Friday, September 28, 2007

"What is more eloquent than silence?" Charlie Chaplin

What can be? The title of this article is a quotation from the Charlie Chaplin movie Limelight. Ignoring that Limelight is a talking movie I would like to move the topic of silent films. There is beauty and quality in silent films that I fear is overlooked by moviegoers today.

Something that sets silent films apart from modern sound films is the appeal to your emotions that is the center of most silent films. They could not tell their stories verbally so they did what they could to make you feel the story. Chaplin and his City Lights is one of the best examples. Throughout the film you will feel joy, sorrow, desperateness, love, pity and excitement. He makes you feel and that is real.

Silent films are generally known for their physical humor which City Lights also has but Chaplin gives you much more then laughter. The story of the tramp who falls in love with a blind flower girl is moving throughout. It ends with one of the greatest final scenes ever filmed. It is beautifully subtle and not over acted. It is not unheard of for people to be moved to tears by it.

It is probably the greatest example of silent film as well as one of the greatest examples of movie making. It is also a good movie for those who are not familiar with silent film. It is a relatively new movie (1931) and was made several years after sound had become the standard. As a result if feels very modern. It has a synchronized score that Chaplin himself wrote. It has more of that good, old time movie feel rather then the silent short feel. The genius of Chaplin’s direction and him being a perfectionist gave City Lights a flow so smooth it makes the text cards seem unnecessary. Chaplin is a great storyteller and leads you gently through the film. He shows you the story rather then explain it to you through dialogue.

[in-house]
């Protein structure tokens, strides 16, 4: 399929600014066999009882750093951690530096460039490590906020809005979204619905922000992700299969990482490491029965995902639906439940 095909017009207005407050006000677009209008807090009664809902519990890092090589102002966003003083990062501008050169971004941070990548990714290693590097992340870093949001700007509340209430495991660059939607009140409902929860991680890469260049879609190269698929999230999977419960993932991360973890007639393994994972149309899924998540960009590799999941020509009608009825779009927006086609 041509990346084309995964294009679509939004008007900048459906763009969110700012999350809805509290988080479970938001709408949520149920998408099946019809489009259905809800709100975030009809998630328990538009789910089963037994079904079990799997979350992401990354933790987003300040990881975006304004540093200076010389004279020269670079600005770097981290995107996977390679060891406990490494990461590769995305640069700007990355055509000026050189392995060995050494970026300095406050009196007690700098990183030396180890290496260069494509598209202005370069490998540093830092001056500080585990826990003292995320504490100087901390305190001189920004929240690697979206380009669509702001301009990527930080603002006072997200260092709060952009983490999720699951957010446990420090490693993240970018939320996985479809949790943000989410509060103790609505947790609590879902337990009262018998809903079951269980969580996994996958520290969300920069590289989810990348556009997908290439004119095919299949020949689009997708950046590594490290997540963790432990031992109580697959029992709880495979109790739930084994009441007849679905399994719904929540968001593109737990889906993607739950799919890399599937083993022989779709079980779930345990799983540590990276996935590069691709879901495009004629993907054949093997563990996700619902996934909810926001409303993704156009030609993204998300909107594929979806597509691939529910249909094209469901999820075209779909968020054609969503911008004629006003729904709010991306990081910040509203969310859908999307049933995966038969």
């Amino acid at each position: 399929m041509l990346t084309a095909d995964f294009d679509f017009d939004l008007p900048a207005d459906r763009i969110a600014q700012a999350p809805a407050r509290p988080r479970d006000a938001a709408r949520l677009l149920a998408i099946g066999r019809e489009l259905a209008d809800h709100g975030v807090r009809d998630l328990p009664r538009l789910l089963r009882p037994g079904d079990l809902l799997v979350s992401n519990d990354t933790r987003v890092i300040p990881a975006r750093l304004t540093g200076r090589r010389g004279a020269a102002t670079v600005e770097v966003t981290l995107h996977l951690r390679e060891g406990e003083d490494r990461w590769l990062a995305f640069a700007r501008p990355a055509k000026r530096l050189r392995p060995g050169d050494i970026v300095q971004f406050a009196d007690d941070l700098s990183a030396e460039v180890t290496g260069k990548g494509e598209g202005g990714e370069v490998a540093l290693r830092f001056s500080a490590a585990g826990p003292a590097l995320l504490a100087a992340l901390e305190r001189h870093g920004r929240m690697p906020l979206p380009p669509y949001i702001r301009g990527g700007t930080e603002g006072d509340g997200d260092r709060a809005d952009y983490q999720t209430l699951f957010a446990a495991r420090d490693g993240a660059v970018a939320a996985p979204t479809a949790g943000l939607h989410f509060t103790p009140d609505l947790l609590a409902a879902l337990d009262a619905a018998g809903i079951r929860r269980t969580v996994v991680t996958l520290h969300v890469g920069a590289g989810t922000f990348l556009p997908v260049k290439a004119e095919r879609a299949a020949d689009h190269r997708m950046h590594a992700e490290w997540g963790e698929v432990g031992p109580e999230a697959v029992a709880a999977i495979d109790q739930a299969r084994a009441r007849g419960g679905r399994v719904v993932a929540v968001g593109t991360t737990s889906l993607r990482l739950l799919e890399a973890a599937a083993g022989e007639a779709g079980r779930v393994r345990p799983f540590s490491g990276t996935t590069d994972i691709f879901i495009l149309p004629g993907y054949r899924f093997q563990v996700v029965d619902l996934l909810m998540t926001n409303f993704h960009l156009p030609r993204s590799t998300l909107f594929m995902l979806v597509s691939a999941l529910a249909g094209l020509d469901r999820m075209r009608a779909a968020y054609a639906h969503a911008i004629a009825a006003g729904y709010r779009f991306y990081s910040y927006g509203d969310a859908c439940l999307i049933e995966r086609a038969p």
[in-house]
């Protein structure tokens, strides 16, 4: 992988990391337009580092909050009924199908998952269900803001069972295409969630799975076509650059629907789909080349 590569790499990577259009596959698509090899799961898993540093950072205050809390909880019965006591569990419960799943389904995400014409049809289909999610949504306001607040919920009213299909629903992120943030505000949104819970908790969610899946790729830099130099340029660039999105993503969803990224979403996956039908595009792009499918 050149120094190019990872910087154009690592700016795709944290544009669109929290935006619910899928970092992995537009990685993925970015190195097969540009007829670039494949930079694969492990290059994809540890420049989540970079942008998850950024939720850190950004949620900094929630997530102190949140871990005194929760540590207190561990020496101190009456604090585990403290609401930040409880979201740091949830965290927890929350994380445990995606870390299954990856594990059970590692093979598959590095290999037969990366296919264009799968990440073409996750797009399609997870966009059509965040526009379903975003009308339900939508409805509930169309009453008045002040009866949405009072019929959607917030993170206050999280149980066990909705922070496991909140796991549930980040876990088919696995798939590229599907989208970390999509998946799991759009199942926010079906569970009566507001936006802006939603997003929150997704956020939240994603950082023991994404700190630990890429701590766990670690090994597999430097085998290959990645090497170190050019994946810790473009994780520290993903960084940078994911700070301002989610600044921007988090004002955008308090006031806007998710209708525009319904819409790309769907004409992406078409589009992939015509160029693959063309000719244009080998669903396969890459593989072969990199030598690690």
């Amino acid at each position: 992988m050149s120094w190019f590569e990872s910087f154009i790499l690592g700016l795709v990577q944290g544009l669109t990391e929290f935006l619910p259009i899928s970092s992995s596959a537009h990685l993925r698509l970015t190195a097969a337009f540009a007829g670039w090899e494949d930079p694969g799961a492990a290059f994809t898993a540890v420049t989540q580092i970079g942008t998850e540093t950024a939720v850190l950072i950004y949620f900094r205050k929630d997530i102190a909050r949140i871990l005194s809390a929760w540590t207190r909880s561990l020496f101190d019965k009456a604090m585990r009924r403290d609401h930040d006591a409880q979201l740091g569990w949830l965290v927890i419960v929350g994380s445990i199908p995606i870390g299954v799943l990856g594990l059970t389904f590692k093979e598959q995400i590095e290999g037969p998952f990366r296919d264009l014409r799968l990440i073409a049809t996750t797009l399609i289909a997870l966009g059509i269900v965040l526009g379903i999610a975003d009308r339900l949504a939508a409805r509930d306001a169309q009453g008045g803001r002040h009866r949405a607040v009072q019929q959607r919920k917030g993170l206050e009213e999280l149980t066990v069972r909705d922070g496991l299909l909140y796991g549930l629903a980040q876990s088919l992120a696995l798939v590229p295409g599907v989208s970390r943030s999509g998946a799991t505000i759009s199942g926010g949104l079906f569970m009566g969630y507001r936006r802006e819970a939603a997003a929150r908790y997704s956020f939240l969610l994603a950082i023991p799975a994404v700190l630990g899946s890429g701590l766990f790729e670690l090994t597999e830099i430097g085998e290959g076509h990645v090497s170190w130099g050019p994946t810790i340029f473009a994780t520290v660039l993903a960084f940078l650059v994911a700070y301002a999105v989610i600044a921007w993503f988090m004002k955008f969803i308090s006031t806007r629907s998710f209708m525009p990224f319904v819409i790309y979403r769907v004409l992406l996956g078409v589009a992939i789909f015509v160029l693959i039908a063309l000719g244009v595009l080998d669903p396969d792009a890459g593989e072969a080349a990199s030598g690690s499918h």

I feel that people may have become inept when it comes to watching and appreciating silent movies. In communication there is what is called “media literacy.” The idea is that we learn how to take in and interpret the media. An example of this would be when the first moving pictures were recorded. The first moving pictures occurred in France. There is a story that at the first public showings of moving pictures the audience was shown film of people walking and traffic in city streets then for a dramatic ending they were shown a clip of a train coming straight towards and then over the camera. The audience freaked, ducked under their chairs and jumped out of the way trying not to be run over. The audience was not yet media literate for moving pictures.

Media literacy also occurs in more subtle ways such as dream sequences and flash backs in film: we have learned to understand the foggy screens. I also believe people can lose some media literacy when they take in changes from what it was. Think of how difficult it can be to read a King James Bible. I feel that this loss of media literacy is true of many people with silent movies. (We, after all, have been watching only sound for almost 80 years.) They are missing out on some great movies. Don’t miss out on these movies yourself. See the movie. You may have to look for it in the rental places. I think Netflix has it. Someone just put it on youtube.

1 comment:

Anonymous said...

What a great idea. I think that at times we do forget how much emotion a movie can stir in a viewer. We have the same theory for readers. A reader brings so much to a story as he/she is reading it that they make the story great merely by participating. And with a silent film the audience really does have to, and want to participate. But only a viewer can express those emotions so that is why the movie is better. They are not mindless drones feeling a certain way, but rather live participants enjoying themselves.